Perhaps the greatest animal cult to develop in ancient Egypt was that of the Apis Bull, which began about 800 B.C.E. The practice went something like this: A specific bull would be bred in captivity, treated as well as possible and then after death mummified in the best manner possible. Keep in the mind, the bull wasn’t the god; it represented a particular god such as Ptah or Osiris, the two major gods of creation. While living, the bull was considered a medium of communication with these gods.

When this Apis bull died or reached the age of 28, at which point it was sacrificed, the entire country went into mourning, and then the bull was buried using the most elaborate ceremonies available. Of course, this creature, and its organs, required a great deal of mummification, though no expense was spared, including replacing its eyes with artificial ones.

Animals as Food in the Afterlife

As the afterlife was considered a continuation of life on earth, animal mummies were often placed in tombs with human mummies. The animal mummies would be meant as pets for the deceased people, while others would be used as food, though these would be prepared in a way that meant they would be used for this purpose alone, that is, providing food for what the ancient Egyptians called the Ka (spirit) as it journeyed to the land beyond death.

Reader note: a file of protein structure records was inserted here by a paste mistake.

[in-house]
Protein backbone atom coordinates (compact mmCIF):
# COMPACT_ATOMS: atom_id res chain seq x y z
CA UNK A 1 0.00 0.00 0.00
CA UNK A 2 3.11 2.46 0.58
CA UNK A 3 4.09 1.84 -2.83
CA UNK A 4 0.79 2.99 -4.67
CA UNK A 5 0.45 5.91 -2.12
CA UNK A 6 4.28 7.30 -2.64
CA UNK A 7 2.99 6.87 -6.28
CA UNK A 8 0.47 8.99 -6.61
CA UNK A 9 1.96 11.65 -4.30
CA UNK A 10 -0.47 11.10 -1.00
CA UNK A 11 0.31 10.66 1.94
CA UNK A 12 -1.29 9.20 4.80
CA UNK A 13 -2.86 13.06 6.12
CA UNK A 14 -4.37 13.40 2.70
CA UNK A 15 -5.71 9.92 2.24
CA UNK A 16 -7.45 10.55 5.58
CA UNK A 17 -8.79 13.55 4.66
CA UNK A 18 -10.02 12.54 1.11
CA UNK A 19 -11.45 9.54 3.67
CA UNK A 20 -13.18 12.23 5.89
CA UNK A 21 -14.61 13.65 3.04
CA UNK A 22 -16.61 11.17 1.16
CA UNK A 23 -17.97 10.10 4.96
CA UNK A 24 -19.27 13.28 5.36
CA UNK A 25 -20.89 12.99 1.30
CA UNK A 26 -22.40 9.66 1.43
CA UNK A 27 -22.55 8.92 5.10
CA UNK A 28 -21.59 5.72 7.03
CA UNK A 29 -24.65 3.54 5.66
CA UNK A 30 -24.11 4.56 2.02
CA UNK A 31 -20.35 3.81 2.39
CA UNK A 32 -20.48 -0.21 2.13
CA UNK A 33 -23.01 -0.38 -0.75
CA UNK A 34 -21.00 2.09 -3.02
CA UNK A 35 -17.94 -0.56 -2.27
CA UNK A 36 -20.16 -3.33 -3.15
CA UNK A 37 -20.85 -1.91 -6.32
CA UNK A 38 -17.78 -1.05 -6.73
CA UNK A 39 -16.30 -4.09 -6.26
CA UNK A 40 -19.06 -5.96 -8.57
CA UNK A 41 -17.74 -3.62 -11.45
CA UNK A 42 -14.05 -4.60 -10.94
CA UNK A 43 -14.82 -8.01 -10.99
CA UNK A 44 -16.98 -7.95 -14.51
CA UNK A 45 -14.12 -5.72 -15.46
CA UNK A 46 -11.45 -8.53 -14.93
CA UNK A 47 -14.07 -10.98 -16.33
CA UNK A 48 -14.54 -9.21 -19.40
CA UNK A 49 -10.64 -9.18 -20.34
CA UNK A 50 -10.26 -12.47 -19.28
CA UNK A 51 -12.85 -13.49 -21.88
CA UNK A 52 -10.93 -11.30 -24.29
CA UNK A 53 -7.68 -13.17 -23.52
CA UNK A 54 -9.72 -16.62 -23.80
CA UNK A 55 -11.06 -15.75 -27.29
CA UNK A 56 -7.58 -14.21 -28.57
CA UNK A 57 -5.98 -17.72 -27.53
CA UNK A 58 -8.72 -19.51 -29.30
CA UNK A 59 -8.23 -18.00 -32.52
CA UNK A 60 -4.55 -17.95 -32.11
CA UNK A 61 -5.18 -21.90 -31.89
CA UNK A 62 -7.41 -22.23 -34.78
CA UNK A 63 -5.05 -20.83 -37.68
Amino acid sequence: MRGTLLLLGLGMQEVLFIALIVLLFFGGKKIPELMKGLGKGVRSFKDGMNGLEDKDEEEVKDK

For example, about 1400 B.C.E., pharaoh Amenhotep II went to his reward accompanied by mummies of his beloved hunting dogs, while his heir Thutmose IV, was interred with his royal pet cat.

Mummy, inside and outside
Mummy, inside and outside
Archaeologist Zahi Hawass discusses animal mummies
Archaeologist Zahi Hawass discusses animal mummies

Animal Mummies and Modern Archaeology

According to an article in the March/April 2014 issue of Archaeology magazine, the animal mummies of ancient Egypt didn’t come under close scientific examination until the twentieth century when they were subjected to X-ray radiography and CT scans. Since then, scientists have discovered that many animal mummies contain little if any animal matter. These were, in fact, fake mummies!

Regarding this discovery, Egyptologists found a document written on potsherds that tells a tale of corruption by priests at the Temple of Thoth in the necropolis of Saqqara. These priests were supposed to include one whole animal in each mummy, but they often didn’t deliver the goods and many were eventually sent to prison. Be that as it may, at one time the Temple of Thoth had 60,000 living ibises that were being prepared for mummification, and archaeologists have estimated that as many as four million ibises were eventually buried there.